Debt collectors regularly (and unfairly) abuse consumers in order to pressure them into paying debts. They use illegal tactics intended to scare and intimidate consumers, sometimes with threats of violence, garnishment, lawsuit, seizure, or arrest. Sometimes, they try to pile on illegal interest or fees to make the debt seem larger than it actually is.
In many cases, these debts are not legitimate! Many debts are time-barred, discharged in bankruptcy, or invalid for other reasons, and debt collectors have no actual right to ask you for your money.
If a debt collector is trying to profit by abusing, harassing, or threatening you, take action. Fight back by contacting Consumer Law Group, PLC. In many cases, we have used the Fair Debt Collection Practices Act (FDCPA) to stop illegal forms of debt collector harassment and recover cash settlements that are often in excess of the debts allegedly owed.
Call for a free initial telephone consultation about your situation. If you have a meritorious claim, we can work closely with you in an attempt to get you justice.
Here’s a general rule of thumb you can use to interpret this: If your mother would be upset about you treating other people the way that you were treated by the debt collector, then the conduct probably violates the FDCPA.
Here are just a few specific types of conduct that violate the FDCPA:
Making threats of violence or wage garnishment
Threatening to call social services and take away children
Using profanity, including racial slurs
Threatening to call the police and get you arrested
Informing other people that you owe money, including people at work or family members
Overstating the amount that is actually owed
Lying about whether the debt is valid
Lying about or misstating your rights
Repossessing property which is not actually the subject of a lien or security interest
Misstating any information to a credit reporting agency
The best time to put an end to collection abuse is when it’s happening. Don’t wait until the debt collector or his creditor sues you. Take the initiative and put an end to the abuse when it’s occurring. However, if you do get sued, do not delay. Call us as soon as possible.
What Are My Rights?
Federal and state laws give you rights against bill collector harassment. Collection agencies and debt collectors are required to provide you with a notice of your rights within 5 days of the first communication with you. Below are all listed in section 1692c of the FDCPA:
You have the absolute right to demand that a debt collector cease communication. You just have to write a letter setting forth your demand. If you notify the collector that you refuse to pay the debt, that notice also serves as a cease communications notice. In either event, the debt collector may no longer communicate with you except to notify you that he is exercising specific rights.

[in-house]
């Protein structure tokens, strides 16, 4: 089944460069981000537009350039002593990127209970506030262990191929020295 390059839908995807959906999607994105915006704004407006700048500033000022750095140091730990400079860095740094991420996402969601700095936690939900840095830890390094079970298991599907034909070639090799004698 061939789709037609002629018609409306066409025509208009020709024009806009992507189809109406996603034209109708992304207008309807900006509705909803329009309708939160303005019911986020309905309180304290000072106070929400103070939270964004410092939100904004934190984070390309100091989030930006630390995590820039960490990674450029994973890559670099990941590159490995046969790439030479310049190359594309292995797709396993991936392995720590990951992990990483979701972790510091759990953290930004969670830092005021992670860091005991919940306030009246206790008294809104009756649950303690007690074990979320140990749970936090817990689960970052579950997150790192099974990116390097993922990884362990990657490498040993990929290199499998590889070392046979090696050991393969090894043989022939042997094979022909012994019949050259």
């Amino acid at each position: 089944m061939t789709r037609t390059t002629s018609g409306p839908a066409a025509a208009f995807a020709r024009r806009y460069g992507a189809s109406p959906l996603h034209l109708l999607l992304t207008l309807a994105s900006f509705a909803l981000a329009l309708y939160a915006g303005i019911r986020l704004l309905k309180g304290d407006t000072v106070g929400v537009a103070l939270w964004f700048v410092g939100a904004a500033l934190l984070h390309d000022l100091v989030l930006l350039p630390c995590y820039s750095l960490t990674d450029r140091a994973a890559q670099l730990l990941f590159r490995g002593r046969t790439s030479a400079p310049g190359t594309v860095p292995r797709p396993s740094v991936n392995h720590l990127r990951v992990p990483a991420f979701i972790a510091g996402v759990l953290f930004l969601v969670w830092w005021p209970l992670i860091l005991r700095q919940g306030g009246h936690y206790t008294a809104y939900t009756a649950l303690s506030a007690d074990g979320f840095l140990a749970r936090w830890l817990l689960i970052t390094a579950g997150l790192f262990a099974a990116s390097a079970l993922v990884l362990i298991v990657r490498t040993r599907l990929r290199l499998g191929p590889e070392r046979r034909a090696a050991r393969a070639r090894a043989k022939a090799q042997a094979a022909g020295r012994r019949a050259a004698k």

Debt collectors are prohibited from collecting debts that are not owed. You have the right to demand that the debt collector prove you owe the money. This process is known as “validation” of the debt. Debt collectors must notify you of this right, and if you request validation in writing within 30 days of receiving your notice of rights, the debt collector must either validate the debt to you or cease collection efforts.
What Should I Do?
You should gather and organize all the information you can about the debt, as well as the collection efforts of any past or current collectors who contacted you. The past correspondence provides important information about the kinds of charges and interest that have been added to the debt.
If you have copies of your credit reports, you will need those also. The credit reports also contain historic information about the debt, including the time it was incurred, when it was defaulted, and who may have collected it previously. (See our Errors on Credit Reports page for more about credit reports.)
If you have any notes about the debt or any taped conversations, threatening letters, or any communication whatsoever with the collector, these can be extremely valuable in reconstructing the collection efforts and any abuse. Whenever you are contacted by a collector, you should note the date, time, person you are speaking to and the content of the call including any abusive language or threats. If at all possible, you should keep these notes together in one central spot.
If you have any witnesses who can corroborate that you were abused, you should get a brief statement from that witness in their own words. These statements will help to refresh the witnesses’ memories when you get to trial and provide information to your attorney.
Debt Collectors We Have Taken to Court
If you cannot stop debt collector harassment through the above means, you can always take them to court. Taub regularly take debt collectors to federal court, and often file counter suits against debt collectors who are suing our clients. Here’s a listing of some of the collectors we have taken to court and a link to the complaints and some corporate information:
Many people come to us after spending years battling debt collector harassment to no avail, only to find that we can resolve their situation in days. Contact our attorneys for a free initial telephone consultation about your situation — you’ll be glad you did.